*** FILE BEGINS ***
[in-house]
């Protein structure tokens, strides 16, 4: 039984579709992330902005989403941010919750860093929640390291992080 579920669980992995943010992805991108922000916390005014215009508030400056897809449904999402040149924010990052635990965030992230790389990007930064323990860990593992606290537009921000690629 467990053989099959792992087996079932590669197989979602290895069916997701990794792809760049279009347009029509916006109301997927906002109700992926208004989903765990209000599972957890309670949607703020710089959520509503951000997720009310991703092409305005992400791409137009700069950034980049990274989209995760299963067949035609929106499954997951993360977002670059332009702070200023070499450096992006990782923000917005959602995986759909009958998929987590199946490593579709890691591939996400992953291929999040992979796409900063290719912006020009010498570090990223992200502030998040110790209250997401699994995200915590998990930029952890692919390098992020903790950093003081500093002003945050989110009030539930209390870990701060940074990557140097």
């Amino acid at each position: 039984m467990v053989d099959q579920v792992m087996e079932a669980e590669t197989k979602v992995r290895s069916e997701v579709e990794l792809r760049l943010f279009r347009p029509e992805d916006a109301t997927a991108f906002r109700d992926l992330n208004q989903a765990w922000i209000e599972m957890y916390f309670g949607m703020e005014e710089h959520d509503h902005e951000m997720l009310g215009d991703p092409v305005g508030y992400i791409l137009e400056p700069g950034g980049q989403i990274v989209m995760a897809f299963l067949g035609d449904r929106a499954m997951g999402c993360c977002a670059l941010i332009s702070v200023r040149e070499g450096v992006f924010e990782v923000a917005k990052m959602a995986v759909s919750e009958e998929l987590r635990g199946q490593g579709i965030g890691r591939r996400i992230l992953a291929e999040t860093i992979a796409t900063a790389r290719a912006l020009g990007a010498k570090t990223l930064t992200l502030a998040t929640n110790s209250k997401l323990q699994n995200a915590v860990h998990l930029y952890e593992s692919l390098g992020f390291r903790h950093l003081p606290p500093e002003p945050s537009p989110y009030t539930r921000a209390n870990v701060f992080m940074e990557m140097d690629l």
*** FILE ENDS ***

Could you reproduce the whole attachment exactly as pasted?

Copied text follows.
[in-house]
């Protein structure tokens, strides 16, 4: 039984579709992330902005989403941010919750860093929640390291992080 579920669980992995943010992805991108922000916390005014215009508030400056897809449904999402040149924010990052635990965030992230790389990007930064323990860990593992606290537009921000690629 467990053989099959792992087996079932590669197989979602290895069916997701990794792809760049279009347009029509916006109301997927906002109700992926208004989903765990209000599972957890309670949607703020710089959520509503951000997720009310991703092409305005992400791409137009700069950034980049990274989209995760299963067949035609929106499954997951993360977002670059332009702070200023070499450096992006990782923000917005959602995986759909009958998929987590199946490593579709890691591939996400992953291929999040992979796409900063290719912006020009010498570090990223992200502030998040110790209250997401699994995200915590998990930029952890692919390098992020903790950093003081500093002003945050989110009030539930209390870990701060940074990557140097």
């Amino acid at each position: 039984m467990v053989d099959q579920v792992m087996e079932a669980e590669t197989k979602v992995r290895s069916e997701v579709e990794l792809r760049l943010f279009r347009p029509e992805d916006a109301t997927a991108f906002r109700d992926l992330n208004q989903a765990w922000i209000e599972m957890y916390f309670g949607m703020e005014e710089h959520d509503h902005e951000m997720l009310g215009d991703p092409v305005g508030y992400i791409l137009e400056p700069g950034g980049q989403i990274v989209m995760a897809f299963l067949g035609d449904r929106a499954m997951g999402c993360c977002a670059l941010i332009s702070v200023r040149e070499g450096v992006f924010e990782v923000a917005k990052m959602a995986v759909s919750e009958e998929l987590r635990g199946q490593g579709i965030g890691r591939r996400i992230l992953a291929e999040t860093i992979a796409t900063a790389r290719a912006l020009g990007a010498k570090t990223l930064t992200l502030a998040t929640n110790s209250k997401l323990q699994n995200a915590v860990h998990l930029y952890e593992s692919l390098g992020f390291r903790h950093l003081p606290p500093e002003p945050s537009p989110y009030t539930r921000a209390n870990v701060f992080m940074e990557m140097d690629l």